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Singapore family businesses positive but need plans: Survey

This article is more than 12 months old

While family businesses here are optimistic about growth and are keen to keep the business in the family, few have a robust succession plan in place, unlike their global counterparts, a survey released yesterday showed.

About 89 per cent of Singapore family businesses surveyed expect to grow in the next two years, compared with 84 per cent in both the Asia-Pacific and globally, said the Global Family Business Survey 2018 by professional services firm PwC.

They are involving members of the next generation at higher rates in leadership teams (63 per cent versus 48 per cent in the region and 43 per cent globally) and senior executive roles (53 per cent versus 38 per cent in the region and 36 per cent globally).

But they fall short when it comes to succession and mid-term planning. Only 8 per cent have a robust, formalised and communicated succession plan in place, compared with 12 per cent in the Asia-Pacific and 15 per cent globally; and 34 per cent have a costed, formalised and documented mid-term plan, versus 43 per cent in the Asia-Pacific and 49 per cent globally.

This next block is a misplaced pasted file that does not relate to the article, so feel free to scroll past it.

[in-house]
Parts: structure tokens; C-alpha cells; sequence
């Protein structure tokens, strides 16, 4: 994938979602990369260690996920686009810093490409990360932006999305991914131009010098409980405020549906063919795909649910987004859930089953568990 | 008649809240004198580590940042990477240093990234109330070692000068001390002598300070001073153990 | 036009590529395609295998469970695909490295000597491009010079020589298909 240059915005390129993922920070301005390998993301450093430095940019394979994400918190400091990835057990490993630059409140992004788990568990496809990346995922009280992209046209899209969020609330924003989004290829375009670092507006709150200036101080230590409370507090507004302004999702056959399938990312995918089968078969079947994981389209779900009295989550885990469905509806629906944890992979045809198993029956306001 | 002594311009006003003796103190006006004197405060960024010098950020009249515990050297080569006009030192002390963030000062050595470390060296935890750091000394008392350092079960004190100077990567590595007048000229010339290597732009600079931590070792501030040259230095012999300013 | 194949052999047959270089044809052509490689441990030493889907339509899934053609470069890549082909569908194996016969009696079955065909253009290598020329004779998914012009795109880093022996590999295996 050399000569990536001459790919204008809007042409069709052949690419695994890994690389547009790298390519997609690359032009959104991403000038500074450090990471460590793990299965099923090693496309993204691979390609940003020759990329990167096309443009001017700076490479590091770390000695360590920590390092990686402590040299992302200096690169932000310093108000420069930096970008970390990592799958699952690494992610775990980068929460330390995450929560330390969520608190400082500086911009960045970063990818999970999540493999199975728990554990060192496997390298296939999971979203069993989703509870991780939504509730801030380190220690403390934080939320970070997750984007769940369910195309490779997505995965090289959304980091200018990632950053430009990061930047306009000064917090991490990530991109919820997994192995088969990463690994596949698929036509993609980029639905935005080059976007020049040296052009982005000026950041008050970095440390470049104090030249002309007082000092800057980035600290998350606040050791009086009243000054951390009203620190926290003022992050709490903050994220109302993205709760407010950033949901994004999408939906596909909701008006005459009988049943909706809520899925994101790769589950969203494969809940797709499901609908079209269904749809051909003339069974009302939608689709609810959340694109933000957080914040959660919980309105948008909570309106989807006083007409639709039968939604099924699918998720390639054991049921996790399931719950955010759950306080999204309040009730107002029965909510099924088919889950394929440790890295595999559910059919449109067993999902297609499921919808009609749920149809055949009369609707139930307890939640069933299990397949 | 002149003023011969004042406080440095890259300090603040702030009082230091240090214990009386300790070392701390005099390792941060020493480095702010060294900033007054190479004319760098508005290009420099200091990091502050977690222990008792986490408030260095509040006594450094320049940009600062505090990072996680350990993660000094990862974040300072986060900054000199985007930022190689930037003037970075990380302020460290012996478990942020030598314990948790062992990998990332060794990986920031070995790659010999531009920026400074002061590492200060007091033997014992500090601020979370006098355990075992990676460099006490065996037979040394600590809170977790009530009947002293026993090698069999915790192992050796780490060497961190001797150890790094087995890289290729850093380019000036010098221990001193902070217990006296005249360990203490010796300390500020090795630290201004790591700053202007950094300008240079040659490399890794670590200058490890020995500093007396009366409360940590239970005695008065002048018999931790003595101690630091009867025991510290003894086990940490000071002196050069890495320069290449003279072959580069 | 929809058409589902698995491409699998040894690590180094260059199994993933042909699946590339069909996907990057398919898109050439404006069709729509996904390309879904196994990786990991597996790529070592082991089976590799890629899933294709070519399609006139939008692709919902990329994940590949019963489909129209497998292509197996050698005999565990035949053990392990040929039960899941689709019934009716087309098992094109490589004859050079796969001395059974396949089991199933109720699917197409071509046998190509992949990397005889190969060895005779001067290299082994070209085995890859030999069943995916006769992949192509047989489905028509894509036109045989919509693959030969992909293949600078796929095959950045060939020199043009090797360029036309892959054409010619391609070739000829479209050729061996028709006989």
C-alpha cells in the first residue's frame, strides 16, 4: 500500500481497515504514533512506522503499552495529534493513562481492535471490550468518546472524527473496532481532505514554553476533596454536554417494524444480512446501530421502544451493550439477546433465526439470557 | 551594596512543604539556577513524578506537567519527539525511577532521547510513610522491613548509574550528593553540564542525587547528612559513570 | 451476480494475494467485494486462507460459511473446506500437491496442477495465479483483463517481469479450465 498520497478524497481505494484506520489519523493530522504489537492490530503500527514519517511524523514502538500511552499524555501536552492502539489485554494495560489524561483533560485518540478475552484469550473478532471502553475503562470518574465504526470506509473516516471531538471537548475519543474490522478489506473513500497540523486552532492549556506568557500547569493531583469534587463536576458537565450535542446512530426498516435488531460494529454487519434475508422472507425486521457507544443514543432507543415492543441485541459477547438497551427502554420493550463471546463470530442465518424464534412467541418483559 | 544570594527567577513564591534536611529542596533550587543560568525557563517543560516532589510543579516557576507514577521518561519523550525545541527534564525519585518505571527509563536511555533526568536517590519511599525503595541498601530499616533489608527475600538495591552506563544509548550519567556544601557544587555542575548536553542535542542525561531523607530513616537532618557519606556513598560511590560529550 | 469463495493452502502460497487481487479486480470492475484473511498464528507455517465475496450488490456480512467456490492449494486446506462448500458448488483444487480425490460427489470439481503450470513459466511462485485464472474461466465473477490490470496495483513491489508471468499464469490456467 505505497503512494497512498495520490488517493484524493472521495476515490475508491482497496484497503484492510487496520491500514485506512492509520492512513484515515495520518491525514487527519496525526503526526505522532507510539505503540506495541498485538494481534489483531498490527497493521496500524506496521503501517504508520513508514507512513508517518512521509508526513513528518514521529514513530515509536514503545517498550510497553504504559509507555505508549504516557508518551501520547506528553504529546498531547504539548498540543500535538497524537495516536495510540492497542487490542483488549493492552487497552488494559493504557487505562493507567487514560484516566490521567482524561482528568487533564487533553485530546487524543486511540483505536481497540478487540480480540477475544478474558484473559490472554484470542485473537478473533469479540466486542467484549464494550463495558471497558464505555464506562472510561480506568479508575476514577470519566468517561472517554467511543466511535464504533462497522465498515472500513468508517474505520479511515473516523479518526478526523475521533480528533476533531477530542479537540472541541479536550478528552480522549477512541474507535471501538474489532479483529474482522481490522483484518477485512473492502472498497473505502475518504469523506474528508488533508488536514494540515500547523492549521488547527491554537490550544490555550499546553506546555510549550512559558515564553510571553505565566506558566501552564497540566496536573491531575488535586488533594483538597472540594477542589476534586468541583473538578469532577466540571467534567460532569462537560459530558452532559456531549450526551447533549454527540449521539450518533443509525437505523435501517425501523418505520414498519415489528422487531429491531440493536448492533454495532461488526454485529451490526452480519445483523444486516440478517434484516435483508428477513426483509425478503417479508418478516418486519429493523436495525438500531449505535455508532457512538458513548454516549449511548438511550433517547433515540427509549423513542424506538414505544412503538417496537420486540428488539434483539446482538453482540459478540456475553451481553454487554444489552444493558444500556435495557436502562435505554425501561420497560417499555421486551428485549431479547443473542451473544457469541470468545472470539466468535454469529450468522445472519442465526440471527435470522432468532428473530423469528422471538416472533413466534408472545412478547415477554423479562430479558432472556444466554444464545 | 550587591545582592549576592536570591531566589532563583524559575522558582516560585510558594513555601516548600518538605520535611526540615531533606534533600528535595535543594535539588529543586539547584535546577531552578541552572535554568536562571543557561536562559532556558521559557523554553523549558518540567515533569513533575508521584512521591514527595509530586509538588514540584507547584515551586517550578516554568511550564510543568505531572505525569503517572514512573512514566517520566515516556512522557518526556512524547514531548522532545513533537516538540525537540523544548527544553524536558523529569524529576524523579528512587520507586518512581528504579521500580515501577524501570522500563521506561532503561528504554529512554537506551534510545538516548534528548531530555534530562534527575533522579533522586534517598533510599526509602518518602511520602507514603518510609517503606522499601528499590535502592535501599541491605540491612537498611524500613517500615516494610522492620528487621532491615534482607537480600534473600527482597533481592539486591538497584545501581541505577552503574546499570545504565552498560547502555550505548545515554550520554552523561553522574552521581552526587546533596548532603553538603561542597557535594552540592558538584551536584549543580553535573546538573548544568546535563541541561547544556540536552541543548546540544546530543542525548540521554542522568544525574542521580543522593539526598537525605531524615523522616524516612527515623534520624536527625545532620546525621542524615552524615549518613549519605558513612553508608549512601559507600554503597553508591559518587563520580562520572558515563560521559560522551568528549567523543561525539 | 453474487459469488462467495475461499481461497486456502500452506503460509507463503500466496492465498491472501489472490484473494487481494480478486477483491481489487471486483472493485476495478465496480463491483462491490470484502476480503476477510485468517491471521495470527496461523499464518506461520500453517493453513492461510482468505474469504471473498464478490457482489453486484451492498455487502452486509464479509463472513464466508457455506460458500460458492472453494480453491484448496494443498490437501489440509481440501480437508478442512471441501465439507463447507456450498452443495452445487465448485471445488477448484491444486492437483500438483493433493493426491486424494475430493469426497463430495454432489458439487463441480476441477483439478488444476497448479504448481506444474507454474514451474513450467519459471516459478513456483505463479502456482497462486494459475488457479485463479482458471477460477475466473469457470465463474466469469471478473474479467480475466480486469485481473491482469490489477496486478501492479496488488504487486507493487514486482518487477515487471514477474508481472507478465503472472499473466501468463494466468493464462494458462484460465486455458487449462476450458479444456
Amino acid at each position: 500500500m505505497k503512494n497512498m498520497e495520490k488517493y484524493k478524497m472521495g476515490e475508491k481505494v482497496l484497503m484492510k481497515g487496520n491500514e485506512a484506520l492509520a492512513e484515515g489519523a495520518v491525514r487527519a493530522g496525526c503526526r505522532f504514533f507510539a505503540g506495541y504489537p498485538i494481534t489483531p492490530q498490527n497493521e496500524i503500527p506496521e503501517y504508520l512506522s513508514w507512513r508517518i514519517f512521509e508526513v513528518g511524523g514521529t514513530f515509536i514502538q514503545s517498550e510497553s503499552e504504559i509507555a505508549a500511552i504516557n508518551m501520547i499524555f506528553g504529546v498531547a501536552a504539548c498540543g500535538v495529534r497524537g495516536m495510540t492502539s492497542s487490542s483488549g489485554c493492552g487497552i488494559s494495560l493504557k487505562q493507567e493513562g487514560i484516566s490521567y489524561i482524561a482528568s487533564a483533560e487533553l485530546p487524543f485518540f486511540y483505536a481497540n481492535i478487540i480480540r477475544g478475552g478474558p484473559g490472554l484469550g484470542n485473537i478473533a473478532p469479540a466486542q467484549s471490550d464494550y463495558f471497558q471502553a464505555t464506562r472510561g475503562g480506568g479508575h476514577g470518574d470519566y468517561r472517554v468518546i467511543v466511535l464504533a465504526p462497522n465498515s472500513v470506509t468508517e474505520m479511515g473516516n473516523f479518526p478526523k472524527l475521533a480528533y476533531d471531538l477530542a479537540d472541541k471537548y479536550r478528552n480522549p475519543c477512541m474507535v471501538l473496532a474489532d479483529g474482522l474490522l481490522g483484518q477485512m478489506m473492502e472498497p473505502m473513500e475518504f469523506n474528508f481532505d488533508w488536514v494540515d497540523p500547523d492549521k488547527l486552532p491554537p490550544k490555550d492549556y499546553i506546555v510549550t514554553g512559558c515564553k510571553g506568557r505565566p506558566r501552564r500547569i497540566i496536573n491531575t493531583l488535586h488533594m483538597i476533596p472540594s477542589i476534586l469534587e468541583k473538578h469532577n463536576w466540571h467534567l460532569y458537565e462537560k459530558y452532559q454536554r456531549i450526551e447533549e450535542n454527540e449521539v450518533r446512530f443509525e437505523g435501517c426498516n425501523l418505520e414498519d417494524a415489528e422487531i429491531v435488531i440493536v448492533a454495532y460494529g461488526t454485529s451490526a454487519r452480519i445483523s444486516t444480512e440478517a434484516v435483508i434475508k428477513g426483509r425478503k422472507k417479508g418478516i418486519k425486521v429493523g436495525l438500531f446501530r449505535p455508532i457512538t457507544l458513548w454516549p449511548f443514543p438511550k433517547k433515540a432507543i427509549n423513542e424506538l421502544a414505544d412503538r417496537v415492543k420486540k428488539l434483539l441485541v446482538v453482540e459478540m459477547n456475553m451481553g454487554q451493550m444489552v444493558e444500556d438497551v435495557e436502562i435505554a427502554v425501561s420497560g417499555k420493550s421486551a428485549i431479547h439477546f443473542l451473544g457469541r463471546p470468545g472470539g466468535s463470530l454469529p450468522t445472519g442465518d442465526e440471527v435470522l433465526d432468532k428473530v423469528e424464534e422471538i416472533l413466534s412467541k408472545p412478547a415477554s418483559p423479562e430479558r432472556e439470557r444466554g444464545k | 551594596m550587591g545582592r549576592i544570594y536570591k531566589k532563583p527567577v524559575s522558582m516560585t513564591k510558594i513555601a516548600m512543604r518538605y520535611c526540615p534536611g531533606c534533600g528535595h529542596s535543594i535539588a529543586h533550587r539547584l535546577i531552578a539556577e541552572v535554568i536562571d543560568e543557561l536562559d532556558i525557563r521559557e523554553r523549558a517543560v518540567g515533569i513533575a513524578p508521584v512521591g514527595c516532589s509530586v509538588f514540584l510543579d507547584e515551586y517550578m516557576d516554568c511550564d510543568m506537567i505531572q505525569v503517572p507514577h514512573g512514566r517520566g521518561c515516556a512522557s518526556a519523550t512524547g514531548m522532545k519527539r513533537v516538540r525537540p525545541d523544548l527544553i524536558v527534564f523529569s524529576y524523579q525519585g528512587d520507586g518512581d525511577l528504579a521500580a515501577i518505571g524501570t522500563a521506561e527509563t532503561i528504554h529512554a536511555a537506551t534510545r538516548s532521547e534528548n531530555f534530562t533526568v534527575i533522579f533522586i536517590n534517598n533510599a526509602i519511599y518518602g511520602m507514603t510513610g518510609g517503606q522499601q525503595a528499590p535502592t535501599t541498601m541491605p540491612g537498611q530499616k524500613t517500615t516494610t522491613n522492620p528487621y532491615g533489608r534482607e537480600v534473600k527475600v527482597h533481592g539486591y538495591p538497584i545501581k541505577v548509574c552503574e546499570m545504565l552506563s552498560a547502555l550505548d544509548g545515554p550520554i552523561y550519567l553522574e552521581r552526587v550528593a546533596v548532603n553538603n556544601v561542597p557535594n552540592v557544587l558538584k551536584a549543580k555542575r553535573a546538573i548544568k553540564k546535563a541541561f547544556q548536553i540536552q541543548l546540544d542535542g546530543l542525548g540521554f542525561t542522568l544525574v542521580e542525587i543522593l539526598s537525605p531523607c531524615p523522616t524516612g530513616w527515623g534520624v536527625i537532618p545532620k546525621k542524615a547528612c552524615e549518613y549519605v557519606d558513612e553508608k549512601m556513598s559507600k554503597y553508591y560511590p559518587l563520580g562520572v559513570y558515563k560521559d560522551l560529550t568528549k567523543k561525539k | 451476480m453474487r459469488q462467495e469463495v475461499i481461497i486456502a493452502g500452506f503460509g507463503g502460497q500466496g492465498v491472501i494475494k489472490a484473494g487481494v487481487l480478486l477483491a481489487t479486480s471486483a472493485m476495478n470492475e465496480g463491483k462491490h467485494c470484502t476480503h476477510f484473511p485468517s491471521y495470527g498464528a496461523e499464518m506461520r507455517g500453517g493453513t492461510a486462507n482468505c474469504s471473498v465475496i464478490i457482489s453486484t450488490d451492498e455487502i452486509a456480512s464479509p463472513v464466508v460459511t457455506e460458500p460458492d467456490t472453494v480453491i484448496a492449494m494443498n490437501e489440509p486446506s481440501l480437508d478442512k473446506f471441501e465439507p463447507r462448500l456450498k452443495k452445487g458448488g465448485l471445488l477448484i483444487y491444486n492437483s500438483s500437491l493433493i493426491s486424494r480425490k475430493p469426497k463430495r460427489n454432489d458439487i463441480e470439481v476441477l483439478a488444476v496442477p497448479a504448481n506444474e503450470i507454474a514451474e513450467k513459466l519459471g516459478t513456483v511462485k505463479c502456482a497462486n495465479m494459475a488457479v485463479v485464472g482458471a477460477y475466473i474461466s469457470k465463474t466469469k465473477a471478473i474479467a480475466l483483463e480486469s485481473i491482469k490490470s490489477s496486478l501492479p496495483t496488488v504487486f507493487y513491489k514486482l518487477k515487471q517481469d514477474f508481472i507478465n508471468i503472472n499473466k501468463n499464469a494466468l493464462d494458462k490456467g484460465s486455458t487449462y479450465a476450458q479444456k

"The biggest challenge standing... is the lack of formalised processes in areas of mid-term strategic planning," said Mr Ng Siew Quan, Asia-Pacific and Singapore entrepreneurial and private business leader at PwC.

"This is also tied to their strategic competencies including mitigating risk and challenges, digitalisation and innovation, and succession planning. The disconnect is quite concerning, but it also sends a clear signal to family businesses in Singapore on what can be concretely done to mitigate these risks."

The survey found the top three challenges such businesses here face are the need to innovate, economic environment and international competition, highlighting the open nature of Singapore's economy as an added dimension of complexity.

The top challenges cited globally are the need to innovate, accessing the right skills and capabilities and digitalisation. - THE STRAITS TIMES

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